Marshmallows and White Hoods

by Lauri Goff
Oklahoma City, Oklahoma, USA

In 1965, in Jackson, Mississippi, racism was still rampant. Civil rights workers from the North had descended upon the state, and the Ku Klux Klan was at its most active since the turn of the century. A lone white woman, Joan, pledged to do her part to make a difference in her world.

Joan decided to assist in starting the first Head Start program in the state. This program was to help young black children be prepared to start first grade. During this time, she became passionately involved in the civil rights movement. She marched with Dr. King, demonstrated with protesters against segregation. Her husband, a Southerner, was also supportive of her efforts.

Joan sparked an interest in her young daughters in the “cause”. They went everywhere with her, including the marches and demonstrations. She became known in all circles as that “white lady” who helped “the darkies”.

Marshmallows and White HoodsOne hot summer night, when Joan’s husband was out of town on business, Joan and her two girls were relaxing in their family room. The air was still and sultry, broken only by the constant chirp of cicadas and the occasional far-off barking dog. Suddenly, the slam of car doors and gruff voices shouting shattered the sleepy stillness. Horns honking, curses disturbed the suburban neighborhood. As a brick came flying through the plate glass window, Joan rushed to the front door. Her front yard was filled with men in white hoods! They had erected an old wooden cross in the middle of the grass. She flung open the door, and, in as growly of a voice as she could muster, the petite woman shouted, “leave my home, you  bastards!” They hurriedly set fire to the cross on the lawn and fled like faceless cowards into the night.

Joan could see the neighbors peeping out from their Venetian blinds. She grabbed some marshmallows from the kitchen, told her oldest daughter to get some coat hangers they had used for a previous cookout. With her two blond-haired children in tow, she marched out to the front yard and proceeded to roast marshmallows by the fire which had been fueled by hate. Slowly, quietly, one neighbor after another joined her small family. The adults whispered quietly, hugging and murmuring as the children cavorted around the fire. The blaze that had been started by bigots was being extinguished by support and love.

Joan was my mom and I am the eldest daughter. Her courage will always live in my mind as an example of true heroism. Her fight for racial equality continued until the day she died.

Originally published as HeroicStories #83 on November 11, 1999
Available in The Best of HeroicStories, Volume 1.

4 thoughts on “Marshmallows and White Hoods”

  1. Thank you for this wonderful story of a truly mature and enlightened soul, whose resourcefulness, ingenuity, love and compassion left an indelible impression on this world, not only in the incident described, but in the constant progress of the world, as it moves from ignorance and immaturity to wisdom and light.

  2. I graduated from high school in 1965, with folks who didn’t even know I was in the class. I was so shy and bashful back then that I would have run if someone had so much as said boo to me. But I envy that lady’s courage. As I aged and matured, I became more courageous and have always wished that I could have been able to do the things the marchers and protesters did.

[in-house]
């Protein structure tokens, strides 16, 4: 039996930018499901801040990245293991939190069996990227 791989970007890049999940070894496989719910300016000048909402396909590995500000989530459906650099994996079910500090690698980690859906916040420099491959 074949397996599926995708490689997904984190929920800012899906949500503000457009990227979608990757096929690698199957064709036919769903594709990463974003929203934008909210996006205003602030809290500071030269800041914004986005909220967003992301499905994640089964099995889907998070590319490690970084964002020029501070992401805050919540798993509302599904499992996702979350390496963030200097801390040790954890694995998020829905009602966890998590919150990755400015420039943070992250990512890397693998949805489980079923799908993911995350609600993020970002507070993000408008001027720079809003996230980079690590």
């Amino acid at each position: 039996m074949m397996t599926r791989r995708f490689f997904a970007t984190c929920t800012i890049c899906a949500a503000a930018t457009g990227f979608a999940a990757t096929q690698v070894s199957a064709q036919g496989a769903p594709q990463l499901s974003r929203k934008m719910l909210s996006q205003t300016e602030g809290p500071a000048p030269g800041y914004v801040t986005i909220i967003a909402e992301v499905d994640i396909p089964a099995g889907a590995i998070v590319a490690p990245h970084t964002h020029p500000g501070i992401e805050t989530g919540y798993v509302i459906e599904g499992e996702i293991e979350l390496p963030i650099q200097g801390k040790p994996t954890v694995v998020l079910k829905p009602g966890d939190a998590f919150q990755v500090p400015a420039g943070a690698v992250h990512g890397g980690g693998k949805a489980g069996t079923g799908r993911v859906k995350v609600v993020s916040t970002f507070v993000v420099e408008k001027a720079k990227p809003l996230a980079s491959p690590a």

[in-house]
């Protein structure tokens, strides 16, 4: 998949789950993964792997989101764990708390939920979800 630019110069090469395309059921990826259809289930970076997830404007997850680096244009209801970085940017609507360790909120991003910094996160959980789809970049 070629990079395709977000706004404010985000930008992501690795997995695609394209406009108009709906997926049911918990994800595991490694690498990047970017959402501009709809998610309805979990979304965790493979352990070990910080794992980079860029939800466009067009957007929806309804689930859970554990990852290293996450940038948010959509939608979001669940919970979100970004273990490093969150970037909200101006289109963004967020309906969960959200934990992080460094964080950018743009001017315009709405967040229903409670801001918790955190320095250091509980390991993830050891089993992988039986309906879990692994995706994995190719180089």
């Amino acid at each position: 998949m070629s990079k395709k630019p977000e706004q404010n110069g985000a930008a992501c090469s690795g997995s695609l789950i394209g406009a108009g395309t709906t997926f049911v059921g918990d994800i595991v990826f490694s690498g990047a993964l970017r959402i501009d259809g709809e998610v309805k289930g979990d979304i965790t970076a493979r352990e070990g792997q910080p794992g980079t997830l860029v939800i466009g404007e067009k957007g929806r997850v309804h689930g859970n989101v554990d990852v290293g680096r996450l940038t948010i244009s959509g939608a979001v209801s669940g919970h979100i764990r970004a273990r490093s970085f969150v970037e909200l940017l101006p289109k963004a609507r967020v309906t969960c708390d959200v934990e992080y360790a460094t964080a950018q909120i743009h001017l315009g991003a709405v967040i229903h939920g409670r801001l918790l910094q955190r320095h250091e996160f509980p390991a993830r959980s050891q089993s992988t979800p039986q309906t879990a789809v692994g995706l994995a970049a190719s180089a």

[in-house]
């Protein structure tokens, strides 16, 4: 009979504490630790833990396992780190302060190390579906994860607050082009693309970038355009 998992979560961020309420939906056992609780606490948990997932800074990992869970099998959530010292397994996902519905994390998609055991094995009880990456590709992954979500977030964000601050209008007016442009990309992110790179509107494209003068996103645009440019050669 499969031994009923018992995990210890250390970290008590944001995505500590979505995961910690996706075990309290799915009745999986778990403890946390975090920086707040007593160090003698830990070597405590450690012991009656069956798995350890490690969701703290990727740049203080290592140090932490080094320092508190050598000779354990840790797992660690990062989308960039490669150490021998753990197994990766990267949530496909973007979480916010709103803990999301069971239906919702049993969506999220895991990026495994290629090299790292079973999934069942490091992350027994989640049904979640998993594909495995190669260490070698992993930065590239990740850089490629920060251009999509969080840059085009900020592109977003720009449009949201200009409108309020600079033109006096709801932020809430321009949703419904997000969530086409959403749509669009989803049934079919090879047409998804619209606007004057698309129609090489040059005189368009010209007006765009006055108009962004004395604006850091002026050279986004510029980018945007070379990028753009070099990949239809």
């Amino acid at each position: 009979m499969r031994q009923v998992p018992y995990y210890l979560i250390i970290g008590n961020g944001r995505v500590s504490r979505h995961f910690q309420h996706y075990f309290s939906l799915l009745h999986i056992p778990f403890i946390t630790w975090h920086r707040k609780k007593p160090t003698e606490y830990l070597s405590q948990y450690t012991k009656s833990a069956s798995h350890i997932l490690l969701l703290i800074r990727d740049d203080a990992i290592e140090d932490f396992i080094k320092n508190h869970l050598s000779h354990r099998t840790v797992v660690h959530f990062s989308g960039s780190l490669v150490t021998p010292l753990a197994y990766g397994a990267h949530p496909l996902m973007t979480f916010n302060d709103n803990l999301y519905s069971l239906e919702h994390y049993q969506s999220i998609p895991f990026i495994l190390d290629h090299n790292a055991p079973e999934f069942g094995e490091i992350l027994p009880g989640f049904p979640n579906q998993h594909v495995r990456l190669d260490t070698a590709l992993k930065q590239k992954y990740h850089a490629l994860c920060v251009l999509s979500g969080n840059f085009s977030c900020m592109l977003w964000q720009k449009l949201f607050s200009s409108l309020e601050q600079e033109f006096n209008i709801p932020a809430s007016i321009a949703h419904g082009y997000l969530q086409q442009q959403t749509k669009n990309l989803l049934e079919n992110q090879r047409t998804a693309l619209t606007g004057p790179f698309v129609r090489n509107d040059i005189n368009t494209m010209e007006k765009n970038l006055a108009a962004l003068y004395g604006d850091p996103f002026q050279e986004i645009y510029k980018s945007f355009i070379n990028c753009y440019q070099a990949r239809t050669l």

But as Maya Angelou said, ‘When you know better, you do better.’ In my life’s work with the local preschools, welfare department, and technical schools, I have done what I could. I’m still doing what I can.

  3. In summer of 1964, my best friend moved from San Francisco, CA to Jackson, Mississippi. Her father who was a dedicated attorney was relocating his family there to defend those who needed legal help during this terrifying time of desegregation.

    We were just going to be graduating into our sophomore year in high school. I was heartbroken, although I understood & realized the importance of the dangerous work her father & mother were embarking upon. We were just going to be graduating into our sophomore year in high school and her moving there drew me more personally into the life and death reality of what it may cost to fight for equality, justice, freedom, desegregation and human rights.

    I couldn’t even imagine living in the South as a white person, risking the lives of my children. I’ve never visited that area of the U.S., because I know the historical energy there is more than I want to immerse myself in.

    As a child of your amazingly brave, honorable and open minded mother, you were given an opportunity to see and participate in a historical time that imparted values & teachings you couldn’t have gleaned from anywhere else. How brave all of you were to subject yourselves to that life-altering environment. I wouldn’t have guessed that the neighbors would have even ventured out of their homes to join you in your front yard to roast marshmallows.

    I could feel the wrath of your mother & her determination to disempower the white hooded cowards who dared trespass onto her sacred territory. I wish I could have known her. It’s the kind of fierceness that women are needing to summon now. I’ll remember this story forever.

    Thank you for sharing such a powerful family history & thank you for embodying your own sense of justice & self-determination in our wobbly world. Mahalo.


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